Beth, one of my Oregon granddaughters loves spicy dills, so now I have a special treat for her when she comes.
McRae and Wyatt are such splendid little boys - so sweet and fun. You're doing a good job with them.
Come see me -
Lake Stevens 10-09-00
It comes in waves, the sobs. It's only been a half an hour and the sobs come and go unexpectedly, haphazardly, willy nilly with no direction. One minute they are there, and the next they are gone.
She was - IS - my Grandma Dorie. Not a blood relative Grandma, but a Grandma just the same. She was - IS - the whole neighborhood's Grandma, always offering an open door (and heart, and mind, and garden) to all of the kids who came to visit her. And visit I did. As many times a week as she would allow.
It all started picking snap peas in her garden.
I thought I had found a magical, special place that grew vegetables only for my friend Amy and I to pick.
And then she caught us.
No scolding, no yelling, no "You can't pick my vegetables!" Oh no. Instead a kind introduction, and an invitation to visit with her whenever we felt like it. I'm sure she'd already cleared this with our parents, as she was - IS - a pillar of etiquette and manners.
We would gather on her sofa and listen to her tell stories about everything. Her life. Her grandchildren. The latest book she was reading. How to bake bread or how to catch a fish off her dock. She once invited us down to the sand in front of her house to watch fireworks on the lake. I saw the biggest catfish I've ever seen off the end of her dock as I sat there one day dipping my toes in the cool water.
She listened. Who knows and can even remember what dominated my conversation when I was a child, but she listened with rapt attention as if what I was saying was the most important thing in the world.
She still does that. Listens.
Every year for Halloween she scared the crap out of us.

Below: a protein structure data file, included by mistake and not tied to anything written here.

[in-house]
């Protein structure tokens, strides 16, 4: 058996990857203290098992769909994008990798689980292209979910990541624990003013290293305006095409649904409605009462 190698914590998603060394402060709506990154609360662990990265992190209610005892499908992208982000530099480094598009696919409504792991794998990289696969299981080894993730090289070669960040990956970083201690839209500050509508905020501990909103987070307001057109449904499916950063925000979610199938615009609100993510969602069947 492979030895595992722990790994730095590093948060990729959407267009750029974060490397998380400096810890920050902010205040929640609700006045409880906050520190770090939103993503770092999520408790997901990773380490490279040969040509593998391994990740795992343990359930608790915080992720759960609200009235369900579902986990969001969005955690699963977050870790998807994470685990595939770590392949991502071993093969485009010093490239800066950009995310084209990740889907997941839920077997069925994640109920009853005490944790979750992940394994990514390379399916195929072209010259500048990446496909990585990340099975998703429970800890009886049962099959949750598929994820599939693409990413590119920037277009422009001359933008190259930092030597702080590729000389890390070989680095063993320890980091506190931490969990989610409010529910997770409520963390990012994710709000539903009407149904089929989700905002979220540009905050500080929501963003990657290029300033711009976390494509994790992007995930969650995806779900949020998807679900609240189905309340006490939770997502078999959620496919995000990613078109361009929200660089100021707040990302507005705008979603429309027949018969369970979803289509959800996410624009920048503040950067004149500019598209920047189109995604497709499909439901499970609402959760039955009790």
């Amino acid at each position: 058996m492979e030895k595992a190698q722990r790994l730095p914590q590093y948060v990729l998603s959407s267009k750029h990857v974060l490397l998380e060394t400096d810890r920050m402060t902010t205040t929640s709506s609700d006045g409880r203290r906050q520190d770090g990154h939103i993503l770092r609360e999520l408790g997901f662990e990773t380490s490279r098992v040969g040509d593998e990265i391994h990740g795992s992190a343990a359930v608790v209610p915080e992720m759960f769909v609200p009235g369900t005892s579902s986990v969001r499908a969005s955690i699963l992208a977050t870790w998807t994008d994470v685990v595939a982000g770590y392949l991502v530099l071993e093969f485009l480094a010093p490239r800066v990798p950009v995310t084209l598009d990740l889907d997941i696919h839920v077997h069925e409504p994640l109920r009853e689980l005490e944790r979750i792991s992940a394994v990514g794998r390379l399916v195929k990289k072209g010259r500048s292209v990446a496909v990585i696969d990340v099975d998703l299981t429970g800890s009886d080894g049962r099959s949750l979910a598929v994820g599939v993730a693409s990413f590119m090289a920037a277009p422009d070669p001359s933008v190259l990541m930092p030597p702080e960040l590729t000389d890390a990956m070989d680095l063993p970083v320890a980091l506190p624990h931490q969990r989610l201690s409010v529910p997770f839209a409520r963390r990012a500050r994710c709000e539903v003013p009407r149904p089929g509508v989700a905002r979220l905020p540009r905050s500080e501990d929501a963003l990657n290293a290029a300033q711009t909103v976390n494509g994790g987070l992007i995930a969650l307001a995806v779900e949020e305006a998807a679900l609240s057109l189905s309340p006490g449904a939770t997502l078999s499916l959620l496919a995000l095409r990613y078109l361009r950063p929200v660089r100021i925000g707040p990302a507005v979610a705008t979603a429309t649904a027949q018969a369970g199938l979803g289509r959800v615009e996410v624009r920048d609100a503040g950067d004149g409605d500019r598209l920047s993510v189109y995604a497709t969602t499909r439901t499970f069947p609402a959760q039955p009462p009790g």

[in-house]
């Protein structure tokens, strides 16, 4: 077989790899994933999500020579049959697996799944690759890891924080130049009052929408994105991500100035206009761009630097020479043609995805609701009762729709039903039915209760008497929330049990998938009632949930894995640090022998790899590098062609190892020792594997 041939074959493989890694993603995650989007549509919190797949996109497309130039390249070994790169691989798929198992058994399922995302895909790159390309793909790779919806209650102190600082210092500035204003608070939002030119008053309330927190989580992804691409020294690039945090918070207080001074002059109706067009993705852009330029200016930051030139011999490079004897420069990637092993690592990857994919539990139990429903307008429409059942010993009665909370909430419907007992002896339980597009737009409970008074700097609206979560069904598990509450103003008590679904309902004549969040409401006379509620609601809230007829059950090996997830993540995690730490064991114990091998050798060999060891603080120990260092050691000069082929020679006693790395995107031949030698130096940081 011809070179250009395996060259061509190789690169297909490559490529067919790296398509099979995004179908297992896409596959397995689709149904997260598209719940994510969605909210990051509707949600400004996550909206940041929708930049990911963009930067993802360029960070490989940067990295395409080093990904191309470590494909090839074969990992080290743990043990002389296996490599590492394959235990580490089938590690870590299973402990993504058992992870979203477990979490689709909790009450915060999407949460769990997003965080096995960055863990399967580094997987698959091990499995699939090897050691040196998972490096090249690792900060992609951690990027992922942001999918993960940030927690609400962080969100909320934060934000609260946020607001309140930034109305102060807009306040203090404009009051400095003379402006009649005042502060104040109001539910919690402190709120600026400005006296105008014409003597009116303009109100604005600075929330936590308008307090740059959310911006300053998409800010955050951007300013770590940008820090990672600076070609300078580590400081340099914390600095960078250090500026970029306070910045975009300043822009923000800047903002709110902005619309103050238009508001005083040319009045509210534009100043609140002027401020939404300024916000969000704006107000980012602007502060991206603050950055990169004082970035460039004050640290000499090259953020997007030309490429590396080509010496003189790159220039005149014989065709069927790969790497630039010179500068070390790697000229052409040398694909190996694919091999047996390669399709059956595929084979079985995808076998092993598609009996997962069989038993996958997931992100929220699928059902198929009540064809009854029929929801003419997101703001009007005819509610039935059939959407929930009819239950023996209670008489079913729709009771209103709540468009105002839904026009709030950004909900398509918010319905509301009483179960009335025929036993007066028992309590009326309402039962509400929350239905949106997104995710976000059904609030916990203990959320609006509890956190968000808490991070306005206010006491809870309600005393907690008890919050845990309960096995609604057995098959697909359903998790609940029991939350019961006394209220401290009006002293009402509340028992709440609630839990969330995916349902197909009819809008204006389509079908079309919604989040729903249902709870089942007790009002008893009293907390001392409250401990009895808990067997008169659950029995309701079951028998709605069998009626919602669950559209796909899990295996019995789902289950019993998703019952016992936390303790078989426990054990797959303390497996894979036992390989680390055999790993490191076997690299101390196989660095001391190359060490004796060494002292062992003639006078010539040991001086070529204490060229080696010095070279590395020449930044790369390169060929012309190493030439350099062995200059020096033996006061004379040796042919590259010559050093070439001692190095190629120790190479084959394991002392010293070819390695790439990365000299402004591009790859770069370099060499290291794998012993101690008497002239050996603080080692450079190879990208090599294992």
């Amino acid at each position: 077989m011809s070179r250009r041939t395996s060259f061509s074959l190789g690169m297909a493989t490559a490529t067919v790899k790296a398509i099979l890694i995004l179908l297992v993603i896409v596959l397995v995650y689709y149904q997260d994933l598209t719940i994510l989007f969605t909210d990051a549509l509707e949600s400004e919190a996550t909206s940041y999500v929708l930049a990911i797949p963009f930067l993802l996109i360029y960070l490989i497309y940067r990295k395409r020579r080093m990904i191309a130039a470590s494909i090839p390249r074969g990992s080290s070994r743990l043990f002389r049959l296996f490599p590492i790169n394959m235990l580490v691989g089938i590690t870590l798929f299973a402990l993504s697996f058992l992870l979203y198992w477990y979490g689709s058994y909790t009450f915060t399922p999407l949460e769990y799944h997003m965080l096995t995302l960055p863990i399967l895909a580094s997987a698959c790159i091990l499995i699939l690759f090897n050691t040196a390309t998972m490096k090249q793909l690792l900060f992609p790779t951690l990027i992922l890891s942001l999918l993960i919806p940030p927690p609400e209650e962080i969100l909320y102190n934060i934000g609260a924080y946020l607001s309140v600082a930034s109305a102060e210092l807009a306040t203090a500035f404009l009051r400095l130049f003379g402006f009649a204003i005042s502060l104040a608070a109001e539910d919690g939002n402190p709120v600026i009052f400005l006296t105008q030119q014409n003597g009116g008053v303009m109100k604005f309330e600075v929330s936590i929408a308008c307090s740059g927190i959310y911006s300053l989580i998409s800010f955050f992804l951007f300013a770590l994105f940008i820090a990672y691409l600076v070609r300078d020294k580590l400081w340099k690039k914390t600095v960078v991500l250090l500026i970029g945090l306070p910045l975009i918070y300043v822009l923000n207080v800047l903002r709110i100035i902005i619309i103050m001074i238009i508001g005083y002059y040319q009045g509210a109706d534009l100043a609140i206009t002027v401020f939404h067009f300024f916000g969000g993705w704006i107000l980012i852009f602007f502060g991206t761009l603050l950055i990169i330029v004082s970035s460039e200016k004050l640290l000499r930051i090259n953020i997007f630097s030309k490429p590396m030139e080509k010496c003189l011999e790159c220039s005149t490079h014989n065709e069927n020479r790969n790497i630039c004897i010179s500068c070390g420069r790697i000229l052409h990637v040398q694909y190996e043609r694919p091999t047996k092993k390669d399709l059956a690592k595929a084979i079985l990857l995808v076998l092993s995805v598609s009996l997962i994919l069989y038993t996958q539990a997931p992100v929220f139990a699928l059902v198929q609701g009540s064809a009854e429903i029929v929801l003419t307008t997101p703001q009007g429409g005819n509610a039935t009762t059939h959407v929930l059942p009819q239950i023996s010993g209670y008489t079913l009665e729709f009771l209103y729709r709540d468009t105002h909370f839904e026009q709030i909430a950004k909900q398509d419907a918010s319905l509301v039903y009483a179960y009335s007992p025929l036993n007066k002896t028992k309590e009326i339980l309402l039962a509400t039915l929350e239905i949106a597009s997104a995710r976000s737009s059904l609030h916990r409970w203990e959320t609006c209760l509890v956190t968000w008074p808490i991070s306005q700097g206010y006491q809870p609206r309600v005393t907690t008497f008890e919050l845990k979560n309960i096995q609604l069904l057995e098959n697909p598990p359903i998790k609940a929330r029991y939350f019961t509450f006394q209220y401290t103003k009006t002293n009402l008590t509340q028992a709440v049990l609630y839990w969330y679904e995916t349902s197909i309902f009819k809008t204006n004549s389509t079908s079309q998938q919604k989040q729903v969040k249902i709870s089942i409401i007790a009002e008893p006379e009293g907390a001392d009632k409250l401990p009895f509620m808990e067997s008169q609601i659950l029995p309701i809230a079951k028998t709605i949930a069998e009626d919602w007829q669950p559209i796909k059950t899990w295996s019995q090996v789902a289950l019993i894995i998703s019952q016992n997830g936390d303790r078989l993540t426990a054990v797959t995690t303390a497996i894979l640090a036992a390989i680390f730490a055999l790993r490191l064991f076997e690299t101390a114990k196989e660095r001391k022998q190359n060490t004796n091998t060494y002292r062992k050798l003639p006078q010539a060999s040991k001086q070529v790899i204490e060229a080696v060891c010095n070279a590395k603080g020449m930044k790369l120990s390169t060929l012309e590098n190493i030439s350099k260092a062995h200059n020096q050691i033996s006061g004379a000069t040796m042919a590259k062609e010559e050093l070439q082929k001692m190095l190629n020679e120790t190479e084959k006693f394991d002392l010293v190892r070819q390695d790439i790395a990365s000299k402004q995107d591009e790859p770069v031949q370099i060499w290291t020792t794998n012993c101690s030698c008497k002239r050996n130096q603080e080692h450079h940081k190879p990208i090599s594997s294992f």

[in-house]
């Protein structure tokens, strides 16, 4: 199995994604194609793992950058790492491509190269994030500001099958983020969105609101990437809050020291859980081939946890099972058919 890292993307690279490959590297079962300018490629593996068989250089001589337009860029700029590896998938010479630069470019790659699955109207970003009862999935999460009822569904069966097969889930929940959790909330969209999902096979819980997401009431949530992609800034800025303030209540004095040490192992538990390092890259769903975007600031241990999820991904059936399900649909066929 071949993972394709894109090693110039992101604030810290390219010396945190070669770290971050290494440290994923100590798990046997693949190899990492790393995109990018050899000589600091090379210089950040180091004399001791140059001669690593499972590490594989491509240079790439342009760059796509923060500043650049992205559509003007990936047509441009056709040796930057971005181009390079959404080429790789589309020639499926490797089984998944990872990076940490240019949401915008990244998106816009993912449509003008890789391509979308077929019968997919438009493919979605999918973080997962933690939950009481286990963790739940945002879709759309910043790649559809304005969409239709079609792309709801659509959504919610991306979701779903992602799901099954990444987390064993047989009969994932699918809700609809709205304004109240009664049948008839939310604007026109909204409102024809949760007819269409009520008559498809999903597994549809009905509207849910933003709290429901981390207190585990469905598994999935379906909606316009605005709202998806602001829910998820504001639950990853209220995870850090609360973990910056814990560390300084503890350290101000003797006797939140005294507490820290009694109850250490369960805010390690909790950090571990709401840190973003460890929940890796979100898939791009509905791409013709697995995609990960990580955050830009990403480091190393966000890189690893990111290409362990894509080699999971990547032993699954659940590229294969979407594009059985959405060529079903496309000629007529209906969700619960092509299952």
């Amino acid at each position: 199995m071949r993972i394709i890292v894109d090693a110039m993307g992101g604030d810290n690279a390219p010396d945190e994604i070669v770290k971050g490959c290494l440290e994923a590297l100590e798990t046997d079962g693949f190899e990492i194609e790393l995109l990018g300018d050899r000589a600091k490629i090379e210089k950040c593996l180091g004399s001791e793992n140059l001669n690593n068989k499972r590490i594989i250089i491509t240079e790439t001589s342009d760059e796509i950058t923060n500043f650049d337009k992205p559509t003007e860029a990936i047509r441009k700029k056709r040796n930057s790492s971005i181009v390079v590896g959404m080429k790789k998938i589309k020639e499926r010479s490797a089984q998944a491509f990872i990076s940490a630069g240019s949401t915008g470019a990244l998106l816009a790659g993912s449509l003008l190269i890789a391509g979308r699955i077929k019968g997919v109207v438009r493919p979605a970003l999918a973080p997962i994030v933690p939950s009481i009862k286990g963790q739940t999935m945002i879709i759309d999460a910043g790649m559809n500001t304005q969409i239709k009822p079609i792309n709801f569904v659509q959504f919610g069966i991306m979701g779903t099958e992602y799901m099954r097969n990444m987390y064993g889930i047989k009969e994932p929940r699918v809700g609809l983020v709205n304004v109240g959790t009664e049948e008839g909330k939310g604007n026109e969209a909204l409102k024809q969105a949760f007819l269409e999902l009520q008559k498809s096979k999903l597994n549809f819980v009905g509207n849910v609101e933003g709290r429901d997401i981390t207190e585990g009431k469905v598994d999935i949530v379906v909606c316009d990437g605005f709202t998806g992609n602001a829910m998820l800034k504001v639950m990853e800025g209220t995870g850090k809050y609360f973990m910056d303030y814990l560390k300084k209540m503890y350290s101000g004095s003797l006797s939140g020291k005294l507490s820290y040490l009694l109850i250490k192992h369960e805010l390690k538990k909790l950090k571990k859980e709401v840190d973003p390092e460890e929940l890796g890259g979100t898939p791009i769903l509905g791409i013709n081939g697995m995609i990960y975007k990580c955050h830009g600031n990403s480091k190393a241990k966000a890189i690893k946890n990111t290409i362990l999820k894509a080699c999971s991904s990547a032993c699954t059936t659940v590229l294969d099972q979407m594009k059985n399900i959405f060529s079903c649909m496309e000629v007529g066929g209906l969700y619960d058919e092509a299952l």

She dressed up in a ghoulish mask, cloaking her fine clothing in dark robes. She would turn off her porch lights making the long walk up her narrow, tree-lined driveway even creepier. And when you knocked on the door, she'd make noise with a hand-held noisemaker and then scare you to death. I was always certain that it was never really her under that mask.
And then she'd hand out full sized candy bars.
And you'd forgiver her...until next Halloween.
She did this over and over, year after year, never disappointing the children of the neighborhood. When my own children were old enough for trick or treating, I brought them to her house for the very first time and again, she did not disappoint.
"You mean you came here when you were a little girl and Grandma Dorie did the same thing to you?" They asked me.
"Yes she did," I would answer, "Isn't she fabulous."
And then they would walk away with their full sized candy bars, grins as big as ever plastered on their faces and eager for next year when they could do it all over again.
I can't imagine Halloween without her.
And it looks like I am going to have to. She is in that space now, where her body is broken and done, and all I can do is pray with every bone, every cell, every fiber of my being that she is not in any pain. Her family, her blood relatives, are by her side and she got to meet her newest great granddaughter recently. She would hate it if anyone made a fuss over her. She would not have it.
But these damn sobs, they catch me, they take my breath and hold it hostage.
I just can't imagine Halloween without her.
I should have gone to see her more.